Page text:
Mailing & Fulfillment — ‘Move Update’ Moves ForwardMay 2008 By Mary Ann Bennett
Unnoticed by most is an approaching issue that will have a much greater impact on the direct mail industry than either rate increase or the IMB.
USPS requirements for Move Updating of address lists for First Class Mail claiming presort rates will be expanded to include Standard Mail effective November 23, 2008. Also, the Postal Service is increasing the minimum frequency of Move Update processing from 185 calendar days to 95 days prior to the date of mailing.
Why Enforce Move Update Requirements?
Today, if you mail at First Class rates to a non-current address, your mail will be determined as undeliverable as addressed (UAA) and:
o USPS regulations state that every piece of UAA mail must be processed until a final disposition is made.
o In fiscal year 2004, the Postal Service handled 9.7 billion pieces of UAA mail at a cost of $1.85 billion.
In simpler terms, the USPS is happy to let you claim presort discounts on your First Class mailings--they just want to make sure that you're mailing to the recipient's current address. If they have moved, you have updated your database with the new information. This saves the USPS from incurring the significant expense associated with forwarding the mail, or returning it to the sender. Your claiming of postage discounts goes hand-in-hand with proving to the USPS you have done the work to meet its requirement.
Following are key steps to take.
Step 1: Know the Requirement
Currently, addresses on all Presorted First Class Mail must be updated within 185 days before the mailing date with a Postal Service-approved method:
o Address Change Service (ACS);
o National Change of Address Linkage System (NCOALink);
o FASTforward MLOCR processes if used each time before mail entry;
o Mailer Move Update Process Certification and USPS-approved alternative methods for mailers with legitimate restrictions on incorporating USPS-supplied change-of-address information into their mailing lists (see section on 99 Percent Accuracy); or
o Appropriate ancillary service endorsement.
Step 2: Identify Your Level of Exposure
You and your staff know your clients. You know whether or not they mail claiming First Class Presort discounts and how frequently.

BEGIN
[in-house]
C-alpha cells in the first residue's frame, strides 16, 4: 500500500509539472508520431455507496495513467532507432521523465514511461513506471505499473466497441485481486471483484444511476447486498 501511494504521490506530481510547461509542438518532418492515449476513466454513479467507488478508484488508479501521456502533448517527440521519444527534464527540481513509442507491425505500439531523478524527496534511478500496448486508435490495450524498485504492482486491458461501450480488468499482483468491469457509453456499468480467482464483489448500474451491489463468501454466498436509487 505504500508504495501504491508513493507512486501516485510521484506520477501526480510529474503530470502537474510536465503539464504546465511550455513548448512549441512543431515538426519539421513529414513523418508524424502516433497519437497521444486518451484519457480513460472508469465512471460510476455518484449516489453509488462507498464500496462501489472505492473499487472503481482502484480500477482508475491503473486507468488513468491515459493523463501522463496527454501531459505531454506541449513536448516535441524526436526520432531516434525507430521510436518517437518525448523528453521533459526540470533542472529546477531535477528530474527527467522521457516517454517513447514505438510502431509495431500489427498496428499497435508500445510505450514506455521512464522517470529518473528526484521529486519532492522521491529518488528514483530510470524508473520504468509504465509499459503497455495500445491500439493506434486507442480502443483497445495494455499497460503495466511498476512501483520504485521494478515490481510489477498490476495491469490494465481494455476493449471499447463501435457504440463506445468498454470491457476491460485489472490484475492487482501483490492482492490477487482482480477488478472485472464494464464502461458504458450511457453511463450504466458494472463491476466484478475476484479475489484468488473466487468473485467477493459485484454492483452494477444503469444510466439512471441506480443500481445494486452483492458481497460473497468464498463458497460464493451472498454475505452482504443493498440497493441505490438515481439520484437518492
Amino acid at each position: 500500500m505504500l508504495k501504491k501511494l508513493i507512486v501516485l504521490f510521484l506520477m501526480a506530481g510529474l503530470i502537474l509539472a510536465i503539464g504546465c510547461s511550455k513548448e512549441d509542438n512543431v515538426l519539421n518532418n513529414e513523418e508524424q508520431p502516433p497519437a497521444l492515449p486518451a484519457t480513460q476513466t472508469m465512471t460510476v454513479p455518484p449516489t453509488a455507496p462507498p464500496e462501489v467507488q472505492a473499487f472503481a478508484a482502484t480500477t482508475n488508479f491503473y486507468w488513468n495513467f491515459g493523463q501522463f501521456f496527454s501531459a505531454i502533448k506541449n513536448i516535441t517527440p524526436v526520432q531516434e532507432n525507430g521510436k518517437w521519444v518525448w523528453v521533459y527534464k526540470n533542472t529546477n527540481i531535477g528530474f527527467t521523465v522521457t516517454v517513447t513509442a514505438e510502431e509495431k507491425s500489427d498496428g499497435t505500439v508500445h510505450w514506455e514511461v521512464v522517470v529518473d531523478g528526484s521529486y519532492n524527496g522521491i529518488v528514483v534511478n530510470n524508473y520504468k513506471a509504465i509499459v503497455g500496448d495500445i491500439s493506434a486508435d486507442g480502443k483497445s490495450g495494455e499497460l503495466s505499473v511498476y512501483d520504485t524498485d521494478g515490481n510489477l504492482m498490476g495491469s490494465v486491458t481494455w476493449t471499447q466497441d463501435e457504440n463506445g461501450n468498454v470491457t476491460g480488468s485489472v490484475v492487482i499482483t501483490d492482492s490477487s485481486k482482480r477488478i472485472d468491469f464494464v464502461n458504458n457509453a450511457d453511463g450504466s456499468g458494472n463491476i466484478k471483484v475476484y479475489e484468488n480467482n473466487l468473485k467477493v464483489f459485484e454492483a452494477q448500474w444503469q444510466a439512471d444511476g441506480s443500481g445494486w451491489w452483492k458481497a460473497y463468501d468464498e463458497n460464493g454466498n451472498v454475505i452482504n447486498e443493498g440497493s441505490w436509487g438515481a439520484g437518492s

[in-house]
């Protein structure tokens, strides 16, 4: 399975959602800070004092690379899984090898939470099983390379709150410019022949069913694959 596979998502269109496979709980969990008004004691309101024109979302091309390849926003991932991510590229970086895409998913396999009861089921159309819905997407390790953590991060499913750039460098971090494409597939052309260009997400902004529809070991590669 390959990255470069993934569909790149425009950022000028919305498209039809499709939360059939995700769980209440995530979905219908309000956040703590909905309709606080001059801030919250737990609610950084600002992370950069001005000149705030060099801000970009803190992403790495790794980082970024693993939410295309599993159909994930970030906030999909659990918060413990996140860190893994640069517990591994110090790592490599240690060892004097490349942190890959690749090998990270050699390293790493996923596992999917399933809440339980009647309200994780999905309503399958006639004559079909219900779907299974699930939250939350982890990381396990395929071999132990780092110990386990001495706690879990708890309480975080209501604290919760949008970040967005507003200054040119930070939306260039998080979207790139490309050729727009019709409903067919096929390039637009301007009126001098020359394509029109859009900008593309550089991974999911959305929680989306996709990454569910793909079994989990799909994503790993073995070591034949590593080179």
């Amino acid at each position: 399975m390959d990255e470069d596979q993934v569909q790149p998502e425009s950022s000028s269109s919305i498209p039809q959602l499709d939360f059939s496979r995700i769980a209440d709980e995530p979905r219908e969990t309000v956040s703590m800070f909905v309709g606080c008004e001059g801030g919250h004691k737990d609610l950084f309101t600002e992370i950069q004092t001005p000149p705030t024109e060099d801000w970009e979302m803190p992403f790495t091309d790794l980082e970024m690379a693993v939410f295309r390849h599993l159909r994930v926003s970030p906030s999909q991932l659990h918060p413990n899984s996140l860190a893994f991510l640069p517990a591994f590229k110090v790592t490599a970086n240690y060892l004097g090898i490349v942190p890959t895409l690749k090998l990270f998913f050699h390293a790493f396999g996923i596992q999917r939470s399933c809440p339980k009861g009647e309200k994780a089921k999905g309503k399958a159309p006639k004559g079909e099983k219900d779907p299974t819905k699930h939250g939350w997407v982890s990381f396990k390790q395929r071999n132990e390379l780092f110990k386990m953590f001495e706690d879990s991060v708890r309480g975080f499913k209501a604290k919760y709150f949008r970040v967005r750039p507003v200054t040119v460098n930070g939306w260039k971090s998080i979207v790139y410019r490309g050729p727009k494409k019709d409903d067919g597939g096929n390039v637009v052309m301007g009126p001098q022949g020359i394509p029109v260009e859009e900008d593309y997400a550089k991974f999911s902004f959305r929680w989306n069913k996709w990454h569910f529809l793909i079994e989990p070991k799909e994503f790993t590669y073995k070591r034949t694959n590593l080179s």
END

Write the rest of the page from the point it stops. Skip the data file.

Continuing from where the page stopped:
o Who controls or is responsible for the database maintenance?
o If your customers perform their own database maintenance, how do they handle address change notifications?
o Is your mailing permit number being used by your client?
o Your signature is on the mailing statement, which alone "certifies" that the addresses in this mailing have met the entire Move Update standard. Chances are you will probably fight a losing battle and be held liable if you cannot present the "supporting documentation." Thus, penalties and fines may be assessed.
o Review your clients one at a time and rank their "risk" levels and your potential exposure.
Step 3: Educate Internal Staff and Be Prepared for Pushback
Particularly those who can never say "no" to a customer.
o Assure that your salespeople and CSRs are aware of the risks associated with telling a client he can mail First Class using your permit, etc.
o Your CSRs have to ask the questions and check on the status of the addresses in the list.
o Do you have "current" Move Update documentation in-house?
o Does the customer have it, so it can be provided upon request?
Those questions are just as important as checking on how much postage needs to be in the account. You may actually have to forego claiming the presort discounts if you know that you're mailing for a client that is very high risk.
99 Percent Accuracy
The USPS has developed a process for those customers who proclaim their lists are accurate and up-to-date. The 99 Percent Test is a computer-based process that performs USPS ZIP+4 coding and change of address processing utilizing the customer's file as input.
The test can be accomplished by submitting the files directly to the USPS for processing, or the USPS can bring the 99 percent process onsite for your customers to process the files.